In this post I urge you all to become a quality ambassador; to share more about the things you’ve learned. Help the testing community further by giving back what you know. Don’t say “but others know so much more than I do, what can I possibly add to it?”. You know more than you think and you can share knowledge in many ways. I will give you some options, ranging from very easy to needing a lot of effort. Read more →

The Ultimate Tester: Build Quality In

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One of the most important aspects of agile working is the fast pace. In an ideal world, you can deliver to production constantly. However, if you deliver software fast, but it is full of bugs, your product has a lower chance of succeeding. As an agile tester, one of your focus points has to be to speed up the feedback loop while maintaining good quality. We no longer want to give feedback about the product with a manual regression testset that takes days or even weeks. That’s simply too much time to waste. Let’s stop that nonsense, we’re better than that.

Before you start automating your regression test on GUI level, hold on a second. Think about what you want to achieve first. What do you want to test on which layer of your application? There are a couple of helpful concepts to help guide you: the testing pyramid, testing scales (to help you map out components of your application and think about how how heavily you want to test those)  and the agile testing quadrants (to see what types of testing you have used and what you are still lacking). Always consider your context and where the risk is, do not write tests without asking yourself what value they provide.Read more →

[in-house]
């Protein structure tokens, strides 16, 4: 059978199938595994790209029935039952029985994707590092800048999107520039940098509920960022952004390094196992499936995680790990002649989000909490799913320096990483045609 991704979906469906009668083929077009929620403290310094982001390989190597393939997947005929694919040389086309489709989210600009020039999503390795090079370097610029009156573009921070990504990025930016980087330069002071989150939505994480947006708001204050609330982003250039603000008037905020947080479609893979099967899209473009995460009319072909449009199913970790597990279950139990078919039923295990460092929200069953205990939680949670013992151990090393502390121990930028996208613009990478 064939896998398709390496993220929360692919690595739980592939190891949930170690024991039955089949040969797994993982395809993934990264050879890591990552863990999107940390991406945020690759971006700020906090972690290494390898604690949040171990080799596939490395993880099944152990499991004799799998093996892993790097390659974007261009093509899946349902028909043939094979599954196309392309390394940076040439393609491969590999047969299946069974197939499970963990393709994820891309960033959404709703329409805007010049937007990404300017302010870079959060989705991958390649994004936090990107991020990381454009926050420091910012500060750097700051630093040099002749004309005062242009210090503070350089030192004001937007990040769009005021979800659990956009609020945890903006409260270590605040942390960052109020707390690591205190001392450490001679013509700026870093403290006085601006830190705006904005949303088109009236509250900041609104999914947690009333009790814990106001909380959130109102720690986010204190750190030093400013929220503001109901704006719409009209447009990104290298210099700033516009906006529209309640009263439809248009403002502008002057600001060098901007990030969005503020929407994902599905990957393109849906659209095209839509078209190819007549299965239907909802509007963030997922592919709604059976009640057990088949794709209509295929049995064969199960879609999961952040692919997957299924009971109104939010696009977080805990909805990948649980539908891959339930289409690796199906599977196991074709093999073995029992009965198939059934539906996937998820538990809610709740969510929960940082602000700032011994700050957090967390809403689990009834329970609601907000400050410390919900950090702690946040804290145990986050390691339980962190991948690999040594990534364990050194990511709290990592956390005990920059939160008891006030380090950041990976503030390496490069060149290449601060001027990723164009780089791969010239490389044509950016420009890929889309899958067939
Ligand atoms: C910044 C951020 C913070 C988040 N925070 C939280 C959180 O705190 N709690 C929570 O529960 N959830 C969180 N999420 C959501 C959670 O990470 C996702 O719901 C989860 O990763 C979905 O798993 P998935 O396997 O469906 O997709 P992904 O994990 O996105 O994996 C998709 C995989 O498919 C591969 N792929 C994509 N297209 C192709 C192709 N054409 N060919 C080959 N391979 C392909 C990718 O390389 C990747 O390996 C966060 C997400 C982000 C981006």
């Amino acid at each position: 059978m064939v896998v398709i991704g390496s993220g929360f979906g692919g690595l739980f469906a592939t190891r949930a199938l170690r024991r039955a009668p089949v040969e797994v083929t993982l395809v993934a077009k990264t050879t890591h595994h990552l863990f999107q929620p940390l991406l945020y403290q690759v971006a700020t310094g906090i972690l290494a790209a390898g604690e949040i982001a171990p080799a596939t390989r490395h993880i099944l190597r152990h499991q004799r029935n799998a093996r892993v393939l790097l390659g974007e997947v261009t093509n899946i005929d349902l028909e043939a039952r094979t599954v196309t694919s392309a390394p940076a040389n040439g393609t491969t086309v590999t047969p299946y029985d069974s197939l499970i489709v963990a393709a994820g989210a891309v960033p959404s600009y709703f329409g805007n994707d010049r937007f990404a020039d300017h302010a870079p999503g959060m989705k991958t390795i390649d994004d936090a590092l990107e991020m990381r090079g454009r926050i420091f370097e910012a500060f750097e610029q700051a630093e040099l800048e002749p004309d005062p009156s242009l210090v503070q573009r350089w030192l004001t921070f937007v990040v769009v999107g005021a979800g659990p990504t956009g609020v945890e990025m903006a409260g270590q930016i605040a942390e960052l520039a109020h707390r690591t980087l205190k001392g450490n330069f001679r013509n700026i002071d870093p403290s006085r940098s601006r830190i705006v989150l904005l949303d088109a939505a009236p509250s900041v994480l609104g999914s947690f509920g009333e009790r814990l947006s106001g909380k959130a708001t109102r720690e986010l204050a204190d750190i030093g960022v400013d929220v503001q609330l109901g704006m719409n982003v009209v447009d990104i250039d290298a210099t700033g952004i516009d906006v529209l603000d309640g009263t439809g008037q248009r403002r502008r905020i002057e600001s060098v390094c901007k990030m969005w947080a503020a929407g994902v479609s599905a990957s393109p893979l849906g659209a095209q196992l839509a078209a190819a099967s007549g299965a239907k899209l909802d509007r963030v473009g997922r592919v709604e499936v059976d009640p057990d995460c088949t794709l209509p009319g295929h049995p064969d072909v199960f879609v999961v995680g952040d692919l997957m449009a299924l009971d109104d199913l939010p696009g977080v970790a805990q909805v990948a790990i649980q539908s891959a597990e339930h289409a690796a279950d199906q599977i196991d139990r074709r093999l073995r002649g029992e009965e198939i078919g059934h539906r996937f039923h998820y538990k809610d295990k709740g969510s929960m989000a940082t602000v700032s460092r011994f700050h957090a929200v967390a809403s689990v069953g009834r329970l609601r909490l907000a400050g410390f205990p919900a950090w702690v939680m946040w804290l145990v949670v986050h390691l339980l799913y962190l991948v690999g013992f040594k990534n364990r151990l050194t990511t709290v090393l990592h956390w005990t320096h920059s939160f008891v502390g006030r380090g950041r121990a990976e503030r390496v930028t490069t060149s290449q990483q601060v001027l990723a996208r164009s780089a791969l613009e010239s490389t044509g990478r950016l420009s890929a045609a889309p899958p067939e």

The Ultimate Tester: Curiosity

In 2014 Bill Sempf posted this Tweet:

His message caused a chain reaction of awesome responses from people thinking of all the edge cases in this scenario. Among the most hilarious responses were:

 You can read the rest of the responses here.

This funny example illustrates perfectly how testers think. We think out of the box and don’t assume that some functionality will work because the developer said so and wrote some unit tests. Sure, automation in testing and scripting has its place and use (as we will discover in the next blog in this series), but it seldom proves that the application works as intended as a whole. Automated scripts are usually following a path without feeding the path new data every time. This can give a false sense of security, “we’ve covered this path”, when inputs matter more to find lingering errors. Read more →

The Ultimate Tester: Value Creation